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Shaadaab S. Bakht: No room for failings
August 24, 2018
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We, as parents, mustn’t ever forget that our children look up to us and see us as symbols of good deeds. One unprincipled act could leave them heartbroken, if not wrecked for ever, because parents and their children “are timed by a common pulse.”

Allow me a real example. Years ago when we were young, and pronouncedly fidgety at all levels, and didn’t need the salon’s help to make us acceptable, a friend told us that he didn’t want his father’s financial assistance to go abroad for higher studies.

At that point we (a lot of us) didn’t really appreciate his moral vanity. That is what we had thought then having been washed up day in and day out by the value of a career and not the path we treaded in search of such a career or what the world thought was a career. (Because if you ask me, there’s nothing called a career. What really matters is success.

And real success, it has no blueprint. We have fabulous prime ministers, who never went to universities to study politics; we have absolute geniuses, who are college dropouts; we have miserable cooks, who own famous restaurants and we have extremely powerful game-changing socialites, whose only claim to that position is a salubrious and curvaceous frame, something for which they can’t even take full credit. And, of course, we can always add a Ronaldo or a Tendulkar to the list.)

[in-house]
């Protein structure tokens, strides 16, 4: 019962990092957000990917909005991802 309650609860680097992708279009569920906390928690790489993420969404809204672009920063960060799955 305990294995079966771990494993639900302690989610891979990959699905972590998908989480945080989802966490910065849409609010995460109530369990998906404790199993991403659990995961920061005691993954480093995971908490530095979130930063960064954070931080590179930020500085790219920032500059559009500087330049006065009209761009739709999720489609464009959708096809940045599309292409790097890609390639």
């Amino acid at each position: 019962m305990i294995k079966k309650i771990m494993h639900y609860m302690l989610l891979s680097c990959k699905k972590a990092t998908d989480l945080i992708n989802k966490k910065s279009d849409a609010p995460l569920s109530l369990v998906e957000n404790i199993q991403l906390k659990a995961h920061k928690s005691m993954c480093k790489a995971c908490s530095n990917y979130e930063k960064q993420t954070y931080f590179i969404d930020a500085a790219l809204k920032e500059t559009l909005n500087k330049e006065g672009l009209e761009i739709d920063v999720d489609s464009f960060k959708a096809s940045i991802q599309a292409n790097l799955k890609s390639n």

She sees him as a fallen human, ethically impaired, and a soiled parent
Coming back to our friend. When we pressed him for the reason behind his refusal to accept his father’s help, he found time to discuss the reason. Like all young people he got emotional while telling us that the money was made in a questionable manner and he didn’t want to build his life on tainted wealth. That wasn’t a knee-jerk reaction, but a well-thought out decision. He couldn’t pursue what he fancied and remained upset with his dad till the latter’s last day. He criticised his mum for supporting his dad.

The trigger for this discussion is a daughter of Paul Manafort, Trump’s election campaigner. Going by what she has said about him, she sees him as a fallen human, ethically impaired, and a soiled parent. “He is a sick f---ing tyrant,” the woman appears to have said to someone about her father. “And we keep showing up and dancing for him...We just keep showing up and eating the lobster. Nothing changes.”

Hackers broke into Manafort’s daughter’s iPhone and published four years’ worth of purported text messages — roughly 300,000 messages — on the dark web, an encrypted network that can be accessed only with a special browser.

Manafort confirmed that his daughter’s account had been hacked, and he corroborated some exchanges.

In a series of texts that appear to have been sent by his daughter to her sister, said their father had “no moral or legal compass.”

“Don’t fool yourself,” she wrote to her sister, according to the texts. “That money we have is blood money.”

One can understand her disgust just the way we understood our friend’s anguish. It wasn’t easy for him even for a day.

Because if the world tells me my father is bad, I will defend him, but when I will tell myself that he is not what I wanted him to be, life in a moment will become an uncompromising noose, where every strand will oblige.
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